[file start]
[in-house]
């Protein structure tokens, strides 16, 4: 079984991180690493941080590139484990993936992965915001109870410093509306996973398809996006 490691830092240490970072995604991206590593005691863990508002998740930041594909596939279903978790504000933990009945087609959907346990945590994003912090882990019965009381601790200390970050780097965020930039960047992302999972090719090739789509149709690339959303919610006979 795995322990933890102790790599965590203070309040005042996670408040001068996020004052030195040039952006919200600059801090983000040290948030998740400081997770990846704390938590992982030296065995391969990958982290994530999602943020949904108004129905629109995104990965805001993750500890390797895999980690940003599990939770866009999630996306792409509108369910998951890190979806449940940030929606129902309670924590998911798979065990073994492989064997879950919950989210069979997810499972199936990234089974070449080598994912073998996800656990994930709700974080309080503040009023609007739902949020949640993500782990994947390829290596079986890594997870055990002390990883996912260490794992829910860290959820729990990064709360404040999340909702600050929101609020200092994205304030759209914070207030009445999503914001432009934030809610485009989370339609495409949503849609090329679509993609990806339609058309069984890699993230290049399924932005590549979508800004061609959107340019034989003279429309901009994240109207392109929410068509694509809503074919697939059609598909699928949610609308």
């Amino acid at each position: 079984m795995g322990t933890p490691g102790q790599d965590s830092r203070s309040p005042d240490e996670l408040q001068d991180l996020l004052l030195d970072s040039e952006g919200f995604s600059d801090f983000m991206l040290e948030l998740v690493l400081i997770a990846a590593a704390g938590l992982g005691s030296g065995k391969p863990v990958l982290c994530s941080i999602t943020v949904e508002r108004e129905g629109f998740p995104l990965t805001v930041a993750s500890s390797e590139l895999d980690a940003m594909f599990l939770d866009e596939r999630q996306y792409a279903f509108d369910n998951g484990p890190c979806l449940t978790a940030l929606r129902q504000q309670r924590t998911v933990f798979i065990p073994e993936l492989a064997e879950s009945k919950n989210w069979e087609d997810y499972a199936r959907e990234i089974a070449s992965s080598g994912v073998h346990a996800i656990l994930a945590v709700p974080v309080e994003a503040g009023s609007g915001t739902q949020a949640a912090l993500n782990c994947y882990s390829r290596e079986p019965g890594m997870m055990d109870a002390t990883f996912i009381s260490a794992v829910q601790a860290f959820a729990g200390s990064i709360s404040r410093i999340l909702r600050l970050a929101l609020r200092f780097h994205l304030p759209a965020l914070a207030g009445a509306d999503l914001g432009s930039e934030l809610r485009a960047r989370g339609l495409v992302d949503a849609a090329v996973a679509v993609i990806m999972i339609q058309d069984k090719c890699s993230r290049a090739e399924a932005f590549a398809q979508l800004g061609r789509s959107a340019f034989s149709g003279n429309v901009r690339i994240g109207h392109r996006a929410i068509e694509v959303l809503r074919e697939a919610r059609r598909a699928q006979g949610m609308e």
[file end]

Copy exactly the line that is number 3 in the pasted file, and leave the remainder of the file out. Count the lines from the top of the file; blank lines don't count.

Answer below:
């Amino acid at each position: 079984m795995g322990t933890p490691g102790q790599d965590s830092r203070s309040p005042d240490e996670l408040q001068d991180l996020l004052l030195d970072s040039e952006g919200f995604s600059d801090f983000m991206l040290e948030l998740v690493l400081i997770a990846a590593a704390g938590l992982g005691s030296g065995k391969p863990v990958l982290c994530s941080i999602t943020v949904e508002r108004e129905g629109f998740p995104l990965t805001v930041a993750s500890s390797e590139l895999d980690a940003m594909f599990l939770d866009e596939r999630q996306y792409a279903f509108d369910n998951g484990p890190c979806l449940t978790a940030l929606r129902q504000q309670r924590t998911v933990f798979i065990p073994e993936l492989a064997e879950s009945k919950n989210w069979e087609d997810y499972a199936r959907e990234i089974a070449s992965s080598g994912v073998h346990a996800i656990l994930a945590v709700p974080v309080e994003a503040g009023s609007g915001t739902q949020a949640a912090l993500n782990c994947y882990s390829r290596e079986p019965g890594m997870m055990d109870a002390t990883f996912i009381s260490a794992v829910q601790a860290f959820a729990g200390s990064i709360s404040r410093i999340l909702r600050l970050a929101l609020r200092f780097h994205l304030p759209a965020l914070a207030g009445a509306d999503l914001g432009s930039e934030l809610r485009a960047r989370g339609l495409v992302d949503a849609a090329v996973a679509v993609i990806m999972i339609q058309d069984k090719c890699s993230r290049a090739e399924a932005f590549a398809q979508l800004g061609r789509s959107a340019f034989s149709g003279n429309v901009r690339i994240g109207h392109r996006a929410i068509e694509v959303l809503r074919e697939a919610r059609r598909a699928q006979g949610m609308e």